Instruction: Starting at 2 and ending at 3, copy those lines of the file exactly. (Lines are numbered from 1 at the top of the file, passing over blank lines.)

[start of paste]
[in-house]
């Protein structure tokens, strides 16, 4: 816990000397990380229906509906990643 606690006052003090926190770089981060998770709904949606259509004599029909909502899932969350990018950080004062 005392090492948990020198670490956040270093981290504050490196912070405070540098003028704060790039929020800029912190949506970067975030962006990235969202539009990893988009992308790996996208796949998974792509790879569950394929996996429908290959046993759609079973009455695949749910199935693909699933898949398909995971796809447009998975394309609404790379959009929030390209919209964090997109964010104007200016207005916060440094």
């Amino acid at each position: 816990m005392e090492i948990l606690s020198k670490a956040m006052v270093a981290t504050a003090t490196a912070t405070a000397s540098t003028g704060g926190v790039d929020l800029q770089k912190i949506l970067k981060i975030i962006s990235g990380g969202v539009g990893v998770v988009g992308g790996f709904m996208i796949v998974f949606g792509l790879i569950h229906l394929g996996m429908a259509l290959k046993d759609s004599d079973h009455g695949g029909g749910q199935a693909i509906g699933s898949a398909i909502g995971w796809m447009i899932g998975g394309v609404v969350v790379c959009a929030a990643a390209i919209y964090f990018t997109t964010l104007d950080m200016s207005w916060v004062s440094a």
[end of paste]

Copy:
């Protein structure tokens, strides 16, 4: 816990000397990380229906509906990643 606690006052003090926190770089981060998770709904949606259509004599029909909502899932969350990018950080004062 005392090492948990020198670490956040270093981290504050490196912070405070540098003028704060790039929020800029912190949506970067975030962006990235969202539009990893988009992308790996996208796949998974792509790879569950394929996996429908290959046993759609079973009455695949749910199935693909699933898949398909995971796809447009998975394309609404790379959009929030390209919209964090997109964010104007200016207005916060440094």
């Amino acid at each position: 816990m005392e090492i948990l606690s020198k670490a956040m006052v270093a981290t504050a003090t490196a912070t405070a000397s540098t003028g704060g926190v790039d929020l800029q770089k912190i949506l970067k981060i975030i962006s990235g990380g969202v539009g990893v998770v988009g992308g790996f709904m996208i796949v998974f949606g792509l790879i569950h229906l394929g996996m429908a259509l290959k046993d759609s004599d079973h009455g695949g029909g749910q199935a693909i509906g699933s898949a398909i909502g995971w796809m447009i899932g998975g394309v609404v969350v790379c959009a929030a990643a390209i919209y964090f990018t997109t964010l104007d950080m200016s207005w916060v004062s440094a």